I have accepted an invitation to comment regularly on Uncommon Descent for the Darwin Anniversary 2009 (200 years for Darwin himself and 150 years for Origin of Species). My plan is to draw attention to some ideas, arguments, articles and books relating to the ongoing ID-evolution debate. I’ll also say something about when and where I will be speaking about these matters in the coming year.
In particular, my comments will focus on two general lines of thought that have also been featured in two books I have written relating to the debate over the past couple of years. Science vs. Religion? Intelligent Design and the Problem of Evolution and Dissent over Descent: Intelligent Design’s Challenge to Darwinism
Darwinism is an undead 19th century social theory.
ID needs to confront the ‘Pastafarian’ Argument.
First, stripped of its current scientific scaffolding, Darwinism is a 19th century social theory that has been turned into a ‘general unified theory of everything’, and as such belongs in the same category as Marxism and Freudianism. The big difference is that Marxism and Freudianism – throughout their existence – have been contested (many would say decisively) by several alternative ways of organizing and interpreting the same body of data. In the case of Darwinism, this largely ended by 1950. However, it doesn’t mean that Darwinism has somehow turned into something other than a 19th century social theory. No, it’s simply a 19th century social theory with unusual clout. Indeed, Darwinism is really no different from Marxism and Freudianism in using its concepts as rhetorical devices for associating intuitively clear phenomena with rather deep and mysterious causes. I hope to draw your attention to examples of this in the coming weeks.
Second, amidst the boneheadedness and bigotry that characterise most attacks on ID, the ‘Flying Spaghetti Monster’ argument needs to be taken seriously. After all, what good is a theory of ‘intelligent design’ if it has nothing to say about the nature of the designer? ID supporters are susceptible to the charge of ‘Pastafarianism’ because of their reluctance to speak openly about God – understandably, in a scientific culture that is so actively hostile to the very idea. (Also, religious scruples are probably in play.) Nevertheless, the most natural way to make sense, say, Dembski’s ‘explanatory filter’ and Behe’s ‘irreducible complexity’ is as saying something about, respectively, God’s bandwidth and God’s building blocks. Moreover, these are things that people can argue about reasonably, using logic and evidence, just as they would about any other comprehensive explanatory principle, such as ‘natural selection’. But it means returning to the original science of design, or ‘theodicy’, a branch of theology that became increasingly unfashionable after Kant and effectively died after Darwin.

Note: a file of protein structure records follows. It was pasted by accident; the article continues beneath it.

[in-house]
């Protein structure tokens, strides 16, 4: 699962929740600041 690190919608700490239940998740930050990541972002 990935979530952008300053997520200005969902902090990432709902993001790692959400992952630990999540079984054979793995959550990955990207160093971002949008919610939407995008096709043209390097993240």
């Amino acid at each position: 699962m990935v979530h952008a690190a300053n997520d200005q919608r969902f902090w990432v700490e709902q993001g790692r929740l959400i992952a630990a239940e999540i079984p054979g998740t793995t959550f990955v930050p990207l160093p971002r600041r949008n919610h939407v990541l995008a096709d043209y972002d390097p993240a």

Let me close with an observation on this last point, inspired by reading an article by Alex Byrne in the latest issue of the Boston Review. At one level, it is merely a sophisticated version of the familiar pseudo-syllogism: All philosophical arguments for God’s existence fail, ID is a version of one such argument, ergo ID fails. However, much more interesting is Byrne’s rhetorical undertow, which sends the message: ‘Look, you ID people don’t believe in God on rational grounds anyway, so why bother trying to find some? Just admit it’s a matter of faith, and let the scientists get on doing real science.’ If ID supporters grant this point, they effectively remove from scientific inquiry exactly what distinguishes their position from Darwinism, namely, the existence of an intelligent designer. But this in turn means that ID will need to be more forthright in advancing scientific theories of God – what ‘theology’ ought to mean. In other words, a persuasive intelligent design theory should provide rational grounds for believing in the existence of God.